Saturday, July 3, 2010

Summer reading

As it does every summer, National Review has solicited summer reading recommendations from several authors and contributors. Among those recommended that I have read I enthusiastically second these [the covers are from my copies]. They are all historical novels of the sort that actually permit you to learn some history. From Hans Von Spakovsky's recommendations:
Flashman, by George MacDonald Fraser: This is the first book in the Flashman Papers, an absolutely wonderful ten-book series about Harry Flashman, history’s greatest adventurer, cad, and incorrigible scoundrel. The books follow Harry’s escapades as an English soldier, starting with his first foray to the Indian subcontinent in 1839, where, in Afghanistan, he survives one of the worst defeats of the English army in its history. In the other books, he goes to Europe, Africa, China, and even America, where he meets a congressman from Illinois named Abraham Lincoln. Flashman has only three talents: an ear for languages, an eye for women, and the skill of an expert horseman. He constantly gets into death-defying scrapes and yet always manages to just get out of them. These novels are extremely funny as well as educational; the novels are all painstakingly footnoted.

Oliver Wiswell, by Kenneth Roberts: The best historical novels ever written about the Revolutionary War and the War of 1812 are by Kenneth Roberts, a very popular author 70 years ago that most people today have never heard of. The quality and historical accuracy of his books make the John Jakes series look like pulp fiction. Oliver Wiswell is written from the viewpoint of a loyalist family, which makes it unique among books of this kind, as far as I know. His novel about the war from the American side is Rabble in Arms (1947), also excellent. His 1931 book The Lively Lady and its sequel, Captain Caution, tell the story of privateers (who were America’s substitute for a real navy during the War of 1812), including the brutal conditions imposed on American prisoners of war in England.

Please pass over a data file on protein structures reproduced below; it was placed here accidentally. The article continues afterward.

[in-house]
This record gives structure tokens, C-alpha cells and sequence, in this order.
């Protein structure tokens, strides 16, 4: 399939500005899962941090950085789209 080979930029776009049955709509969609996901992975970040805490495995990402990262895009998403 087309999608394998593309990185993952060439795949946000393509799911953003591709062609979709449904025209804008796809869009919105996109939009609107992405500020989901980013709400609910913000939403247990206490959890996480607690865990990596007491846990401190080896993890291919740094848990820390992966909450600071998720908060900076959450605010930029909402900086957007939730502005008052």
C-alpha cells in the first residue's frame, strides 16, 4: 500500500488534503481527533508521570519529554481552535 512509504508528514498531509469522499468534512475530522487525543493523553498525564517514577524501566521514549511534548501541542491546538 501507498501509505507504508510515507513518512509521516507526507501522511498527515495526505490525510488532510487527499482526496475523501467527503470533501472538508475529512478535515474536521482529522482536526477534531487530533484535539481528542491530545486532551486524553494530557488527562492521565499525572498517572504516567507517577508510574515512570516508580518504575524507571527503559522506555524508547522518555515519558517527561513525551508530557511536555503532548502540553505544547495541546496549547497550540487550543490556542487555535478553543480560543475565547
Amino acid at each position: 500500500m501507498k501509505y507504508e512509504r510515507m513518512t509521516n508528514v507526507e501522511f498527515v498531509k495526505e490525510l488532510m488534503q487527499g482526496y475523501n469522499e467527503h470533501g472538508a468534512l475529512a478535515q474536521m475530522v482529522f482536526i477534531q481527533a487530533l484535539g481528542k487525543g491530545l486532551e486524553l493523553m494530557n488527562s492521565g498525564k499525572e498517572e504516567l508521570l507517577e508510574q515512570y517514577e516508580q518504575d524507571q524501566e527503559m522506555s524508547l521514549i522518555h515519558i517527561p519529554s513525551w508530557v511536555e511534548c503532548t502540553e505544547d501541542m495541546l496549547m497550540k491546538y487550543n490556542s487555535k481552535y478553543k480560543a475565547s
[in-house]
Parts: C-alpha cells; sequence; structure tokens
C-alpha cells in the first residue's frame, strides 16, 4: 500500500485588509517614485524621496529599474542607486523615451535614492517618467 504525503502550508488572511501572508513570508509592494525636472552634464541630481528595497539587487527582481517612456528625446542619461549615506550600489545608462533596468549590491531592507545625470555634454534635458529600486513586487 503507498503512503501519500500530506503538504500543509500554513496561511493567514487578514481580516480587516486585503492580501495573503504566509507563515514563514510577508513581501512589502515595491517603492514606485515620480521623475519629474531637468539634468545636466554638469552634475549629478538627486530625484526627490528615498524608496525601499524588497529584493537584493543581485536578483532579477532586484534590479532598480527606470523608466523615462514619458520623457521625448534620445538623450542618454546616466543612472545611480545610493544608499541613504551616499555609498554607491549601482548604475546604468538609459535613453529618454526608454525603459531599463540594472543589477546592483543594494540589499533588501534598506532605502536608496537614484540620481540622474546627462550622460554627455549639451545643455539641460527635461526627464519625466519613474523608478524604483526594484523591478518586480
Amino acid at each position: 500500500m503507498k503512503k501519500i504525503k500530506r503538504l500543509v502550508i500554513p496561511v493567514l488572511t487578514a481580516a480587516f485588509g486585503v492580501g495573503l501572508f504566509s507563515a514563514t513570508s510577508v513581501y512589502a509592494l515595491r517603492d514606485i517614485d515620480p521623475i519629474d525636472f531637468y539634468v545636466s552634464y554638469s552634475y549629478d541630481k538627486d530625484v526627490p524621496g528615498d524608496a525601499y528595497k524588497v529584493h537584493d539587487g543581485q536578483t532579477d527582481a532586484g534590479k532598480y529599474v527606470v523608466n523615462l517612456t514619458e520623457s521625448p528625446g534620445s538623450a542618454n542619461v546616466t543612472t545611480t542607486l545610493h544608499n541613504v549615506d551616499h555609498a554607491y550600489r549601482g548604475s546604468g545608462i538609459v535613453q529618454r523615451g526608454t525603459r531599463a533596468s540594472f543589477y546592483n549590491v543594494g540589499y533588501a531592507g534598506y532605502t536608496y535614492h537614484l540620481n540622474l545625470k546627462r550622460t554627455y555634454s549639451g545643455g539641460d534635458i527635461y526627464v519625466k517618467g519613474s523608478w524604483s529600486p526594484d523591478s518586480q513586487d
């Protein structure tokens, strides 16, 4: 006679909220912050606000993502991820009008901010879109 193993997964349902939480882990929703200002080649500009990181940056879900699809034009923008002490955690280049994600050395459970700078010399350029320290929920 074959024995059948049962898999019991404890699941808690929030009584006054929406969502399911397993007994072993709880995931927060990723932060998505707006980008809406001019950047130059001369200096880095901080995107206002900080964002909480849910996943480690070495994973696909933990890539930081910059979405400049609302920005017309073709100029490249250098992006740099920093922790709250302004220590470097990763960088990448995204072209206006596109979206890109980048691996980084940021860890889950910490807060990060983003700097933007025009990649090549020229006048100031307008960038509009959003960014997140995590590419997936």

Captain Blood, by Rafael Sabatini: Kids today like Pirates of the Caribbean, but it does not compare to Captain Blood (1922). Peter Blood is wrongly charged with treason during the Glorious Revolution of 1688 in England, and he’s sentenced to slavery in the West Indies, a virtual death sentence, given the harsh conditions. He escapes and becomes a pirate bent on revenge. The novel is terrific, and the 1935 movie starring Errol Flynn — his first movie role — is without doubt the best pirate movie ever made. (In law school, my wife’s legal-history professor once asked the class if they knew the name of the only movie ever made about the Bloody Assizes. She knew it was Captain Blood, because I’d made her watch it.) Whether you are on the beach or on a plane traveling, this book will take you to the Spanish Main and the days when buccaneering was the scourge of the Caribbean and beautiful women discovered that pirates with bloody reputations can sometimes turn out to be romantic gentlemen.
And John Yoo recommends:
The Richard Sharpe adventures, by Bernard Cornwell: Sometimes described as Patrick O’Brian novels, except on land, Cornwell’s 24 books describe the rise of Richard Sharpe: He starts as a private in Britain’s colonial army in India and becomes a lieutenant colonel by Waterloo. The focus of the books is on Wellington’s famous Peninsular Campaign, in which an outnumbered band of British troops, aided by vicious guerrillas (the first use of the word), pushed Napoleon’s armies out of Spain in hard, mountainous fighting.
Summer Reading Recommendations, Volume Two - NRO Symposium - National Review Online

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